The riot of colours that engulfs Erumeli every year will now go green. The key base station of the Sabarimala pilgrimage throbs with round-the-clock business during the Mandalam-Makaravilakku season, but the festivities leave behind huge volumes of chemical-based colours.
Taking a serious note of the health hazards posed by the material to the pilgrims and to the environment, the authorities have proposed a blanket ban on the material in the upcoming season, which kicks off next month.
Plans are afoot to promote organic varieties of the brightly coloured powder, the bespattering of which constitutes an indispensable part of the Petta Thullal ritual.
District Collector P.K. Sudheer Babu has directed the Travancore Devaswom Board (TDB) and the Erumeli panchayat to include the ban on such chemical powders as a condition for leasing out the seasonal shops here.
“A study by the Kerala State Pollution Control Board (PCB) has pointed to the presence of hazardous metals, including lead, arsenic, and cadmium, in this powder. Besides causing skin troubles, it pollutes the soil and often gets washed into the waterbodies,” the Collector said.
The traders in the town will be introduced to an organic vermilion manufacturing unit under the Telangana State Agricultural University, from where they can purchase the stock. “The price is naturally on the higher side but it will only have a minuscule impact on the demand considering the purpose for which it is used,” he added.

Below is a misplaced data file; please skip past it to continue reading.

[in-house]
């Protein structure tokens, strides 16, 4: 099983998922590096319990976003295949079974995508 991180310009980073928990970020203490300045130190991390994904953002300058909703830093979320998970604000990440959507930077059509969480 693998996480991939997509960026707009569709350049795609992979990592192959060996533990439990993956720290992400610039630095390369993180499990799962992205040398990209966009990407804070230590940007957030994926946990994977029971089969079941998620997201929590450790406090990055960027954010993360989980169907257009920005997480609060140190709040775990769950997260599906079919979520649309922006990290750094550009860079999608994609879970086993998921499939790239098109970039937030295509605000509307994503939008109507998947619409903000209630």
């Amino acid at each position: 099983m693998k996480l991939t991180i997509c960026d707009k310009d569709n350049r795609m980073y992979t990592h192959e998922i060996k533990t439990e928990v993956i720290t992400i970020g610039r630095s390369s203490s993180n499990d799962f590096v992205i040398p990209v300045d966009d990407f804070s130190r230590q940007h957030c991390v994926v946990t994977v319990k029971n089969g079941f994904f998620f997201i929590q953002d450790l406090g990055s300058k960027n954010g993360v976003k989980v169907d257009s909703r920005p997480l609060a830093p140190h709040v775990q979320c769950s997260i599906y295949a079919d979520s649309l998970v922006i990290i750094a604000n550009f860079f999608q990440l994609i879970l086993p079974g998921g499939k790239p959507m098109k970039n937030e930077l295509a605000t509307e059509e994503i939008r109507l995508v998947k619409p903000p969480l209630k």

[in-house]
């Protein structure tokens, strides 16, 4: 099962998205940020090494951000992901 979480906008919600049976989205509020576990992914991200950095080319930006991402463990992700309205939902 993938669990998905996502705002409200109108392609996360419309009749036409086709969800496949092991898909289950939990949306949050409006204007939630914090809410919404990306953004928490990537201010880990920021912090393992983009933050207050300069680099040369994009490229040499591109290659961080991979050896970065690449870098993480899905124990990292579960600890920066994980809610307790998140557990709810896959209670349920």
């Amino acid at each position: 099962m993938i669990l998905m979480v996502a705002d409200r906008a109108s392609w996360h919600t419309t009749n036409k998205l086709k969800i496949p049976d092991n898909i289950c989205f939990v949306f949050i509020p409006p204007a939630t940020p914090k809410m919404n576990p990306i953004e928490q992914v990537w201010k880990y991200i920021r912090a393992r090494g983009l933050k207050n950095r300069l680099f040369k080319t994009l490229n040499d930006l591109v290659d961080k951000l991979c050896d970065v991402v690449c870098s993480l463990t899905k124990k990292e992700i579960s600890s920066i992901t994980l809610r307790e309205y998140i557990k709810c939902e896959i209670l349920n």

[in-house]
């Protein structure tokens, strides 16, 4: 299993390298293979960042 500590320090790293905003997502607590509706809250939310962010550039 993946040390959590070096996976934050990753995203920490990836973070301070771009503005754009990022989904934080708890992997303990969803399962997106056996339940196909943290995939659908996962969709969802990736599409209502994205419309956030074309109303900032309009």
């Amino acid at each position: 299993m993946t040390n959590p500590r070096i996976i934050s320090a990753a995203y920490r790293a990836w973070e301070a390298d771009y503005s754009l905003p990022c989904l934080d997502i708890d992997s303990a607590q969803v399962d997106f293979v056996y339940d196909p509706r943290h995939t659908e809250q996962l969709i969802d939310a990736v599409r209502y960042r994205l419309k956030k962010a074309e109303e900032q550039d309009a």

The PCB officials said that mud samples from the riverbeds of the Manimalayar and nearby canals, including the Erumeli Thodu, where the pilgrims take a dip, showed presence of the harmful metals much above the permissible level.
“Since the Manimalayar is a major drinking water source to three districts, Kottayam, Pathanamthitta, and Alappuzha, the chances of these potent chemicals entering the human body are very high,” said Jose Mon J., Environmental Engineer, PCB. The board is slated to release its report on the impact of the chemical powder on the region later this week. Though the High Court had ordered regulation of the material, it could not be implemented due to the shortage of organic alternatives.